COVID, economic recovery, corporate creditworthiness, interest rates, etc., etc. Shouldn't you, as an investor, be worried about these things?
However, if you think about it, isn't it strange that investors worry about things that they cannot control, while ignoring the things that they actually can? Can you influence the progression of COVID? No, you can't. Can you control which mutual funds you will invest in and when? Of course, you can. So, which one should take more of your thinking time?
Some years ago, I read an interesting article by an American security expert named Bruce Schneier. Schneier is a cryptographer and computer security specialist who has evolved into a thinker and writer about all kinds of risks and security. Some of his ideas about the risk and human reactions to it have great relevance to investing.
The concept I read about has to do with something he calls 'Control Bias'. Essentially, he says that we tend to underestimate risks in situations where we are in control and overestimate risks in situations when we are not in control. The most common example he gives is the fear of flying vs the perception of risk while driving. There's clear evidence that flying in a commercial airliner is by far the safest mode of transport. In contrast, Indian roads are quite unsafe. Yet, many sensible people have a deep fear of flying but are quite unconcerned about driving. In fact, the fear of COVID interacts with risks that we choose to take in strange ways. The other day, my car was almost hit by a motorcyclist who was driving fast on the wrong side and that, too, without wearing a helmet. However, he was wearing a proper mask! He had chosen to stay safe from COVID while taking far greater risks by his other actions.
People take slippage in risk levels unthinkingly. They chat or type on their phones while driving and even two-wheeler riders are WhatsApping while driving. Yet, they are scared of flying. All these could be examples of Control Bias. When we are doing something ourselves, we have an illusion of control. We underestimate risk because we are in possession of all the facts and we feel that we can control the situation when in reality we can't. When flying, we really don't know what's happening so we do not have the illusion of control.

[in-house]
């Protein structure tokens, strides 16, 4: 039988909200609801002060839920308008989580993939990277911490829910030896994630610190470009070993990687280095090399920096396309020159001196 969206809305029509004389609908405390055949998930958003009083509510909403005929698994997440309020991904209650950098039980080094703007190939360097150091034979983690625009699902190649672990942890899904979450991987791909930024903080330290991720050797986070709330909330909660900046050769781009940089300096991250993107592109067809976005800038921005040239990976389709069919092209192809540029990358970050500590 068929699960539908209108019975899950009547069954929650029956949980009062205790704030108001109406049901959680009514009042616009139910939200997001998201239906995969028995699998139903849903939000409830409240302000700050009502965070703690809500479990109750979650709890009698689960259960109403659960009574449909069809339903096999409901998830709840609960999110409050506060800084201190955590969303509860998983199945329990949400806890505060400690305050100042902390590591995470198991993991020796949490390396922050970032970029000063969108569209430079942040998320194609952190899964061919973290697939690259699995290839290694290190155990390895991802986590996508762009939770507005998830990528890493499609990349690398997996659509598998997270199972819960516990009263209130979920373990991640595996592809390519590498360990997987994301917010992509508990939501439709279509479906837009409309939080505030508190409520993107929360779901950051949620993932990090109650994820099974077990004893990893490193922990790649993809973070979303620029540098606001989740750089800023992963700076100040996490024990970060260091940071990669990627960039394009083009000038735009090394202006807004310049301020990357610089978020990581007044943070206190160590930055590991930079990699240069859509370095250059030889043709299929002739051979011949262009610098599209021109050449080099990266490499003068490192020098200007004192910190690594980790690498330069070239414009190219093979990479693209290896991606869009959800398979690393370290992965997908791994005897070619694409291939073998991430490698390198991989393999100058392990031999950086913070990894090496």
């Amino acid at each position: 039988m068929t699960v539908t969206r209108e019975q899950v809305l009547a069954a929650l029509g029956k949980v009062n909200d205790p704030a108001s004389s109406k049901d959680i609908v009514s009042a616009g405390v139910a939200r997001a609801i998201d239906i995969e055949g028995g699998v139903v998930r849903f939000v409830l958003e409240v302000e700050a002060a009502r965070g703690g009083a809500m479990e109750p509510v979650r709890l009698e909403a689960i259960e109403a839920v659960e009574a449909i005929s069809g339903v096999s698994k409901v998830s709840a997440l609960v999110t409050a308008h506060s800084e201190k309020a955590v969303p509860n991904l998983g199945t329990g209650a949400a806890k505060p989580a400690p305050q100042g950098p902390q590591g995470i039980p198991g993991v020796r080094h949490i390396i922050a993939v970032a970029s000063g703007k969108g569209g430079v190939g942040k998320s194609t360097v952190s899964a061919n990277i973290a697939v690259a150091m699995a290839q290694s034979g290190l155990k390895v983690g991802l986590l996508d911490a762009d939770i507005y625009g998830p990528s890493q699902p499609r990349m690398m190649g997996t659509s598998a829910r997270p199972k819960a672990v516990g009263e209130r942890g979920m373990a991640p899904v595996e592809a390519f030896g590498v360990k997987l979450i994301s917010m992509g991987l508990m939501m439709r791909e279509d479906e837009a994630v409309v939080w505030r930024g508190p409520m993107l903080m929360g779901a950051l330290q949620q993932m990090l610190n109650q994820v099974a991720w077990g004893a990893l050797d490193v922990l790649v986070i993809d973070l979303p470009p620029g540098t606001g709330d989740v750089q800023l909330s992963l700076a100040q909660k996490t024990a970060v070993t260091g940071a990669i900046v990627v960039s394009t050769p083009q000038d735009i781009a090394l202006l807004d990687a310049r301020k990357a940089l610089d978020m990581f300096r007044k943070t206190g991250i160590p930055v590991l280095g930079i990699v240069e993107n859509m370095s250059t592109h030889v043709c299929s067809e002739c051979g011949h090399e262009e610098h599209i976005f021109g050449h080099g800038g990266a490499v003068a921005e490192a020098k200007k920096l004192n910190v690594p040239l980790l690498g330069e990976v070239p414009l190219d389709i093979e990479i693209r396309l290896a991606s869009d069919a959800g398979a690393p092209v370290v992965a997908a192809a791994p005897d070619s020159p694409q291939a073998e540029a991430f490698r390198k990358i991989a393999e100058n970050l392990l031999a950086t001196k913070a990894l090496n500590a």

I find that this illusion of control is exactly what makes people underestimate risk while investing. It is a fact that most people don't know enough to be investing without any advice. Yet they do so because they have a large amount of information that makes them believe that they know enough to be in control of the situation. Someone sells investors a story about why the investment will do well and the story appears to have enough information to give an adequate illusion of control.
This is also the reason why many genuinely knowledgeable equity investors advise newcomers against investing in mutual funds. These people have enough information about stocks but feel inadequately informed about what is going on with their money in a mutual fund. The mutual fund investment manager is like the pilot and you don't know what he's doing on the flight deck.
Unfortunately, investing also has its equivalent of driving drunk or without good brakes and tyres. Very few investors follow any systematic risk control in their portfolio. They don't diversify properly and they don't track exactly what is happening with the investments they have already bought. The fact that they are doing things themselves gives them the illusion that they know what's happening and if the situation gets tricky, they'll manage to get out of it.
This editorial appeared in Mutual Fund Insight June 2021 issue. To read the cover story and other insightful analyses, columns and articles